The Lawletter Vol 38 No 5
Both state and federal courts have recently decided numerous cases addressing the issue of standing to bring a foreclosure action. Defendants to foreclosure proceedings often have few defenses, but they should closely scrutinize the ability of the plaintiff to bring the complaint if the plaintiff is allegedly an assignee of the noteholder and not the original lender. It is a fundamental requisite to a foreclosure proceeding that the party seeking foreclosure have standing to seek relief. McLean v. JP Morgan Chase Bank, N.A., 79 So. 3d 170 (Fla. Dist. Ct. App. 2012). Furthermore, standing must be established at the time the foreclosure action is filed, not by some event subsequent to discovery of a material document. Venture Holdings & Acquisitions Group, LLC v. A.I.M. Funding Group, 75 So. 3d 773 (Fla. Dist. Ct. App. 2011); see also Countrywide Home Loans, Inc. v. Taylor, 843 N.Y.S.2d 495 (Sup. Ct. 2007) (holding that a mortgagee assignee must show proof of ownership interest in the mortgage that is the subject of the foreclosure at the time of the foreclosure action and that retroactive language in the assignment document will not suffice); In re Schwartz, 366 B.R. 265 (Bankr. D. Mass. 2007) (holding that the supposed mortgagee assignee failed to establish its right to foreclose when the assignment produced in support of the stay-of-relief motion was dated after the sale).
Courts have established different standards for standing. The plaintiff must "submit the note bearing a special endorsement in favor of the plaintiff, an assignment from payee to the plaintiff or an affidavit of ownership proving its status as holder of the note." Rigby v. Wells Fargo Bank, N.A., 84 So. 3d 1195, 1196 (Fla. Dist. Ct. App. 2012). In Duke v. HSBC Mortgage Services, 79 So. 3d 778 (Fla. Dist. Ct. App. 2011), the court denied summary judgment to the assignee of a promissory note because at the time the foreclosure was filed, the complaint included as an attachment only a copy of the mortgage naming the original mortgagee as the lender, without any evidence that the note had been assigned to the plaintiff. But see Hargrow v. Wells Fargo Bank, N.A., 491 F. App'x 534 (6th Cir. 2012) (holding that where the mortgage's chain of title was properly recorded, the mortgagee's assignee had standing to foreclose under Michigan law even though there was no corresponding assignment of interest in the debt and the record chain did not show who owned the underlying note).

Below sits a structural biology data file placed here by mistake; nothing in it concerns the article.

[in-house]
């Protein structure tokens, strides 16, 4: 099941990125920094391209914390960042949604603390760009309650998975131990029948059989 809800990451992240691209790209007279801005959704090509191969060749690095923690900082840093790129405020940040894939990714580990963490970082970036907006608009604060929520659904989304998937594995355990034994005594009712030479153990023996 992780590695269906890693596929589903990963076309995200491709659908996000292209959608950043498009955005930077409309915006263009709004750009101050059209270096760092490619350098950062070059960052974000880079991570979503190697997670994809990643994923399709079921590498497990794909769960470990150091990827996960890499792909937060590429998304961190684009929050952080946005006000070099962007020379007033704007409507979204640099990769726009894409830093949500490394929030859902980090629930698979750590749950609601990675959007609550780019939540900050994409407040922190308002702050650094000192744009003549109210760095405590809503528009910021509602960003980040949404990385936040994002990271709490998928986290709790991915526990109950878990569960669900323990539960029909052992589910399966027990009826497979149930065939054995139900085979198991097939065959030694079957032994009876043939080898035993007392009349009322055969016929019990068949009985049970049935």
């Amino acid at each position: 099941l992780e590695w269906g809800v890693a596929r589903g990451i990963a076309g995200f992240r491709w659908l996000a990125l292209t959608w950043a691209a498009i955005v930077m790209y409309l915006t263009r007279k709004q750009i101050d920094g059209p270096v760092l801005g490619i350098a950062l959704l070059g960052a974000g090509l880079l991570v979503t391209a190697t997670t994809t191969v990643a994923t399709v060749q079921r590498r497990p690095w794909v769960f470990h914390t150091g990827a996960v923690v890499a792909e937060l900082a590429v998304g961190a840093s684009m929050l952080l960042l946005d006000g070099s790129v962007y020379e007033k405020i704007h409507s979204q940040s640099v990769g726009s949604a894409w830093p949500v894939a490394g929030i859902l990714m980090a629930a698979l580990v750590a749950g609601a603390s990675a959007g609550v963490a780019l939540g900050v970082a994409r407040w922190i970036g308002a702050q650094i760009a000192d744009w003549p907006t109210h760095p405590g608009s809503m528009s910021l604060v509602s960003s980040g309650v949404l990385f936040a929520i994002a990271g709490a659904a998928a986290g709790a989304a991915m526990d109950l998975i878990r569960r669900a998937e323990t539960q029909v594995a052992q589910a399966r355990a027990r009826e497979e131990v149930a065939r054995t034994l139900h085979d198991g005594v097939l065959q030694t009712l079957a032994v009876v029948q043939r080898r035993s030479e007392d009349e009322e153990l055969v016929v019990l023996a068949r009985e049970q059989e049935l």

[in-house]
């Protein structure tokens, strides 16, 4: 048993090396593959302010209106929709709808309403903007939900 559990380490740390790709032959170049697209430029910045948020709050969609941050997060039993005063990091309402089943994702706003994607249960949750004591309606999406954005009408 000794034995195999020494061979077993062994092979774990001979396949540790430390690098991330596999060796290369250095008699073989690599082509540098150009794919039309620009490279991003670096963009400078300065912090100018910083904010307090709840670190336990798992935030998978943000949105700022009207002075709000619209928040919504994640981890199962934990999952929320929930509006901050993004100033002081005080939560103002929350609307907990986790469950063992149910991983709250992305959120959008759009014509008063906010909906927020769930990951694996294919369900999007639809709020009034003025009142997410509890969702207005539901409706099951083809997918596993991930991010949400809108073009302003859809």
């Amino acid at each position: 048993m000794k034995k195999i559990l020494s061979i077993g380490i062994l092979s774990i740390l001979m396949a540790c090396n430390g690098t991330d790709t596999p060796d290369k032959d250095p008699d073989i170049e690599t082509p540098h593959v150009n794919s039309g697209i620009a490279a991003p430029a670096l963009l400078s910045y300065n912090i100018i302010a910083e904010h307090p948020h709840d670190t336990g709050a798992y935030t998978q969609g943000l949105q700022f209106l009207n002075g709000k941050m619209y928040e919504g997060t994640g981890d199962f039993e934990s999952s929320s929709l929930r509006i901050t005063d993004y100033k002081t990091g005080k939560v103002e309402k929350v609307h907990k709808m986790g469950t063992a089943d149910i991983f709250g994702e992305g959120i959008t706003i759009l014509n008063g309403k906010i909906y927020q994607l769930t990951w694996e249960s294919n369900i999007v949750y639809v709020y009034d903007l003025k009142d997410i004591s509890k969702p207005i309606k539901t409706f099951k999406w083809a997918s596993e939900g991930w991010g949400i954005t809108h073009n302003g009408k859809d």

To the extent that the plaintiff alleges that the instrument was lost or stolen, the Uniform Commercial Code ("U.C.C.") § 3-309 governs. Under § 3-309(2), the original note need not be produced in the foreclosure action. See Atl. Nat'l Trust, LLC v. McNamee, 984 So. 2d 375 (Ala. 2007). Nevertheless, the party seeking enforcement as the assignee of a lost or stolen instrument must still demonstrate its right to enforce the instrument. See State Street Bank & Trust Co. v. Lord, 851 So. 2d 790 (Fla. Dist. Ct. App. 2003). Even if a lost instrument is proven to exist, the parties must still comply with the requirements of U.C.C. § 3-308. That section provides that if the validity of signatures is questioned or denied, the person claiming the validity of the note must establish the validity before proceeding to enforce the note. See generally Ederer v. Fisher, 183 So. 2d 39 (Fla. Dist. Ct. App. 1965).